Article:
Philosophy and themes

Philosophies and Recurring themes of

Ultimate Impact Ministry



Upward, Inward, Outward – The life of a disciple is neither complete nor balanced without all three of these focuses. They need to be in this order as well. Focus on a genuine relationship with God, a love for other believers, and a heart for lost people with the intention of “presenting everyone perfect in Christ”.

Next Steps – We are all on the same journey (following Jesus), but at different places on that journey. It’s okay to be a baby Christian, but it is not okay to stay a baby Christian. God’s desire for us is to grow to maturity. The best way to grow is to know where you are, know where you want to end up (bearing much fruit), and what the next step is to get there. Within the mentoring relationships, discovering our next steps is crucial. Look at what God is doing in your life and what He is trying to show you. Talk about it in your mentoring group, and actively pursue by helping each other with S.M.A.R.T (Specific, Measurable, Achievable, Relevant, and Timely) goals.

Utilizing your spiritual gifts – Early in the discipleship process, a person needs to learn how God has “wired them” for ministry. A simple spiritual gift assessment is available to start this process. But ultimately, spiritual gifts are confirmed through exercising them and others recognizing them. Lean into your strengths and shore up your weaknesses.

Mentoring for life change – The best way to grow is to be in an environment of a relationship based on grace and acceptance. This is far better than the unhealthy environments of guilt, stress, legalism, and pressure. People in mentoring groups should be trustworthy, encouraging, ready to pick others in their group up when they fall, and have an informal relational accountability. Each person in the group should know what they are working on and others should be encouraging them and asking appropriate accountability questions.

Consistent daily and weekly habits – Diets don’t work if you stay on them for a few days and then go back to your regular eating habits. Exercise doesn’t build muscle and endurance when you only do it when you feel like it. It takes a commitment of a healthy lifestyle. In the same way, if we are to become like Jesus, we need to commit to a lifestyle of daily habits in prayer, Bible study, fellowship and weekly habits of mentoring and worshipping together. Over time we become spiritually healthy and gain an endurance for the things God calls us to.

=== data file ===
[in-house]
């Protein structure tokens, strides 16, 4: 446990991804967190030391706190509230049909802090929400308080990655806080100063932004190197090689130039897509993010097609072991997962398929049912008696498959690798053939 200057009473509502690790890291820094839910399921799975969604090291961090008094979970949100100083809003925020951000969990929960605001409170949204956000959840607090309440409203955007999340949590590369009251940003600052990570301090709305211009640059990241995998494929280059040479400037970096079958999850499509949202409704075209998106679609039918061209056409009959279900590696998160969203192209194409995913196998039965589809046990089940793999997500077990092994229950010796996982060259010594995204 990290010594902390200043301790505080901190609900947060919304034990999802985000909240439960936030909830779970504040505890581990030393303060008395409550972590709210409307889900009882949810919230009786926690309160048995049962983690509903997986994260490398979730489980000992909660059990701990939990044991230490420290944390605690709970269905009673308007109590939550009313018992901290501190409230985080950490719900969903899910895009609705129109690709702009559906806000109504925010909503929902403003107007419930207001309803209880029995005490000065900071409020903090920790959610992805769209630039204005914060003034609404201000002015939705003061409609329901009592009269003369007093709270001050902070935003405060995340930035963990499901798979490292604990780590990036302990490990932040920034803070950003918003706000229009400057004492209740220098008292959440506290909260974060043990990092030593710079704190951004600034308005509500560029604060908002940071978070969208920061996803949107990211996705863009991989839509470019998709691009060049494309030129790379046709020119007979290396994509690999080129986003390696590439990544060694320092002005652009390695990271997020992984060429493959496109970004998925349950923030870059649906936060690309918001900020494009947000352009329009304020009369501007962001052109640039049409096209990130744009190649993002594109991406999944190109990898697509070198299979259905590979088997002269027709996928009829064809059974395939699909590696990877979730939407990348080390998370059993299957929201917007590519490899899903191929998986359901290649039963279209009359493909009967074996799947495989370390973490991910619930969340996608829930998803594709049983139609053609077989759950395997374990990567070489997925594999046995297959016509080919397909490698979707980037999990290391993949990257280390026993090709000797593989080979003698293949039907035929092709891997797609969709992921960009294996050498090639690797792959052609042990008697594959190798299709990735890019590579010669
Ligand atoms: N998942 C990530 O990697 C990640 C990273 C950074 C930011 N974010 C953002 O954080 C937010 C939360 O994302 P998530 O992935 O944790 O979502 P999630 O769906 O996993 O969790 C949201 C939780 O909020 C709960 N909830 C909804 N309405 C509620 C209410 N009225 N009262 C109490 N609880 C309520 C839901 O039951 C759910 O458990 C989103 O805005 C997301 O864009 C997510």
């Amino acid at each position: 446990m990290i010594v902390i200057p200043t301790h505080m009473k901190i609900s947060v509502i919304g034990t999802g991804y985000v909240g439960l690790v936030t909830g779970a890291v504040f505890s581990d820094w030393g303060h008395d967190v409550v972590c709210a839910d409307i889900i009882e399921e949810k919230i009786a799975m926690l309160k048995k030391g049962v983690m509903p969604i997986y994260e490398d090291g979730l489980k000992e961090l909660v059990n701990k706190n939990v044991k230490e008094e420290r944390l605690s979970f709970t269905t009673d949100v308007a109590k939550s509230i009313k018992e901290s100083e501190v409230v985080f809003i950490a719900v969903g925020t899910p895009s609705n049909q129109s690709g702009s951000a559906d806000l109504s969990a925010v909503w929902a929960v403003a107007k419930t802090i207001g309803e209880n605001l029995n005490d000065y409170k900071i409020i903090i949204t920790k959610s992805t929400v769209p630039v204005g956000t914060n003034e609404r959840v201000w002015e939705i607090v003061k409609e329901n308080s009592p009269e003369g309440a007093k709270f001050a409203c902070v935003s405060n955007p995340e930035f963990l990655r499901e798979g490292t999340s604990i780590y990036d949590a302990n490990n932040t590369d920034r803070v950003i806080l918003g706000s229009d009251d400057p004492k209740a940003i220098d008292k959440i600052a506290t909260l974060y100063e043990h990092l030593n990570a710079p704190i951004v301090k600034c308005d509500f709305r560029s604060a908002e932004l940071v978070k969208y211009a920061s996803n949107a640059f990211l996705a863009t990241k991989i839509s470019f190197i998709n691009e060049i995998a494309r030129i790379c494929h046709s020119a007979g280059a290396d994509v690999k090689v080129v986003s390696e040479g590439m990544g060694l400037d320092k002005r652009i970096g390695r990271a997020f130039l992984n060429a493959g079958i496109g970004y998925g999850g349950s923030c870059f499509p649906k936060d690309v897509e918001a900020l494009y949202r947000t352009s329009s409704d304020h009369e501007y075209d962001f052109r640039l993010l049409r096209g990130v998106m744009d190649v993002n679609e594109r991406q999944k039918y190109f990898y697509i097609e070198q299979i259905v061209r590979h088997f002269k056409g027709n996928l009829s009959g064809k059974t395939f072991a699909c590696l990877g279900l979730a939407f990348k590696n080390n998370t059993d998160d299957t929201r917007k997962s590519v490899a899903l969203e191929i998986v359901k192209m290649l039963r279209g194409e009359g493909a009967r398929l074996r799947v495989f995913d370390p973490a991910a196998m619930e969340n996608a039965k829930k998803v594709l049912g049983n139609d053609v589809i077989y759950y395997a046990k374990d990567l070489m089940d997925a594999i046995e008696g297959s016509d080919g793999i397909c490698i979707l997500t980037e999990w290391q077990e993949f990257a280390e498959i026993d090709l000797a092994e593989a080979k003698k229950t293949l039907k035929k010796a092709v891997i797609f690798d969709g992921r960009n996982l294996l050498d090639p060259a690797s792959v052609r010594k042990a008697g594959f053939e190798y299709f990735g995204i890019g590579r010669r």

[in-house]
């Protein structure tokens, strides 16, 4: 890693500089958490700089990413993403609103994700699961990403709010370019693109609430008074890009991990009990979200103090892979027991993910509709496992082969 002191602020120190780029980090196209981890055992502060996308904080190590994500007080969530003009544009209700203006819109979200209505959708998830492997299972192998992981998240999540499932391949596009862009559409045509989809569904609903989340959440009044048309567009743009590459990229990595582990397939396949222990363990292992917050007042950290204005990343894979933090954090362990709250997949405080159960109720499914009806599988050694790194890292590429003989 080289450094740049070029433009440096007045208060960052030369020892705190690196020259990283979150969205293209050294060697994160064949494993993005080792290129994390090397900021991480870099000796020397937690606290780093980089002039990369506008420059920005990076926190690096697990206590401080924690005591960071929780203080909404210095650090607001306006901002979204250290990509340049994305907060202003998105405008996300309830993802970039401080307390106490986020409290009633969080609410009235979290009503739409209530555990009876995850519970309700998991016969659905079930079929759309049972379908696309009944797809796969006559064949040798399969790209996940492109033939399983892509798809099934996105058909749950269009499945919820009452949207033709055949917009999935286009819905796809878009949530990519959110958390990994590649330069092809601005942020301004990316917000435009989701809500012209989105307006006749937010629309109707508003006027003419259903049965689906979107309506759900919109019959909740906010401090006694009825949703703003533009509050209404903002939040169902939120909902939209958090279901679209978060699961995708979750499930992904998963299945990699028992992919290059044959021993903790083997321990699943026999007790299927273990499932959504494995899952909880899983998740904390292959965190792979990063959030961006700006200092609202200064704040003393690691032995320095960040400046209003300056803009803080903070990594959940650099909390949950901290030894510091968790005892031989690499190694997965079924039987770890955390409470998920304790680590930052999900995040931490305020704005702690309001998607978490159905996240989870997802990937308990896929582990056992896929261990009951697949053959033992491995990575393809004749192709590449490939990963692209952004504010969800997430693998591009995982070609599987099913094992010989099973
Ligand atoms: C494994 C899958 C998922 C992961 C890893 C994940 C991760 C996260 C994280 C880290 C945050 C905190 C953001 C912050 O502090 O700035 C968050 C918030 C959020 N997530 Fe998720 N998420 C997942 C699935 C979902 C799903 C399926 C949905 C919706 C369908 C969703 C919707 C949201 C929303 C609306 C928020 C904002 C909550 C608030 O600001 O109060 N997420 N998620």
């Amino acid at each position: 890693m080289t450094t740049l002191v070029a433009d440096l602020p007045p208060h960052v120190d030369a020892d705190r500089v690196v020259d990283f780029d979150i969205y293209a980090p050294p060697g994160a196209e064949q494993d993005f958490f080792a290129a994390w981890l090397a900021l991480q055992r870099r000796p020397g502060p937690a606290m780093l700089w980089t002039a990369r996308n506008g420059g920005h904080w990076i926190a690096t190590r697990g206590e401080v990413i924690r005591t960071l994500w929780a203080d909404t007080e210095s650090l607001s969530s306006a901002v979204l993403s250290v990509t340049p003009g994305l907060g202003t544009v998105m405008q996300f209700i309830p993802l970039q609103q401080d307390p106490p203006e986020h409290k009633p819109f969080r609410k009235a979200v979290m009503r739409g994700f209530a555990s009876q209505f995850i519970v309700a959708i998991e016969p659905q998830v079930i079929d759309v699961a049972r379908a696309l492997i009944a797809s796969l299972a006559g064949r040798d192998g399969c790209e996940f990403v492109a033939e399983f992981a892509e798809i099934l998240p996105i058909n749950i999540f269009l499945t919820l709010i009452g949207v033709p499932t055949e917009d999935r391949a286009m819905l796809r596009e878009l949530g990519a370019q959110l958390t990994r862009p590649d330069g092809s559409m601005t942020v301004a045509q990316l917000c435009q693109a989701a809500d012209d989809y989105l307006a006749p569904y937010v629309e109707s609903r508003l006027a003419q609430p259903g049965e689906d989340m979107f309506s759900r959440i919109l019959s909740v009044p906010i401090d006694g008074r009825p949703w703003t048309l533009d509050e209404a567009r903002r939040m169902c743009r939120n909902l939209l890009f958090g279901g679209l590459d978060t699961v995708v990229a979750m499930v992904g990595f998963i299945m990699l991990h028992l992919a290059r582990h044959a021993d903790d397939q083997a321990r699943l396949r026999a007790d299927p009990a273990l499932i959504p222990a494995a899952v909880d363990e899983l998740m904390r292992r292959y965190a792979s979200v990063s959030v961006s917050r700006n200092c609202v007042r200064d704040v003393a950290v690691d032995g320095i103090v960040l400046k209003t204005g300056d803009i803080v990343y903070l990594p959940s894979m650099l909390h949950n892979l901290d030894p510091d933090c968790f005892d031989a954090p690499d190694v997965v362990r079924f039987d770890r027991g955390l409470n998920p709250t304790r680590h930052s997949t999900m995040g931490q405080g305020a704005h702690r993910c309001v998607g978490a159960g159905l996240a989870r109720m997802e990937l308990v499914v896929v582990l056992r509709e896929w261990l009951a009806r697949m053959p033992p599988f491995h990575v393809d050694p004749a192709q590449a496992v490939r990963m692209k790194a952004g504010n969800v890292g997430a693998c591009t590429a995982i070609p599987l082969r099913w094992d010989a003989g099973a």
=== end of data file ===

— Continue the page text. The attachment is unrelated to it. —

Character and integrity are spiritual currency – Short-term or surface relationships can sometimes get away with shallowness or hypocrisy, though not for long. But we are in this for the long-term and are looking for depth. “Quality of discipleship” is essential for helping others to see transformation in your groups.

Customized growth plans for everyone – Because we get to know each other deeply in these relationships, we really can help each other with discovering next steps. We each have “blind spots” that others see in us that we don’t see in ourselves. We want the freedom to speak into each other’s lives with grace and sensitivity, “speaking the truth in love”.

Net Fishing – Because all of us are at different places, we should work together on the outward focus. If someone is inexperienced with leading a pre-Christian in a Bible study, they should feel free to ask another more experienced disciple while they sit in and observe and learn. As the movement grows, we will provide many different forms of networking.

Information, Application, and Transformation – The modern church has overemphasized information to the exclusion of application which ultimately leads to transformation. We will focus on being “doers of the word” and not hearers (or knowers) only. You didn’t learn to ride a bike, swim, or date by reading a book on the subject. You learned by experience and experience is the great teacher. It is how Jesus taught his disciples. He never sent them to seminary, conferences, or retreats for their primary model of life change. These things have their place, but it is “extra” not primary.

Go at each disciple’s pace – While God often puts a sense of urgency on our hearts for others’ salvation, we are usually only able to digest so much information, application, and transformation at a time. Be patient with each other as we learn to increase our love for God and others and get equipping and training to be more fruitful. Think “crock pot” instead of “microwave”.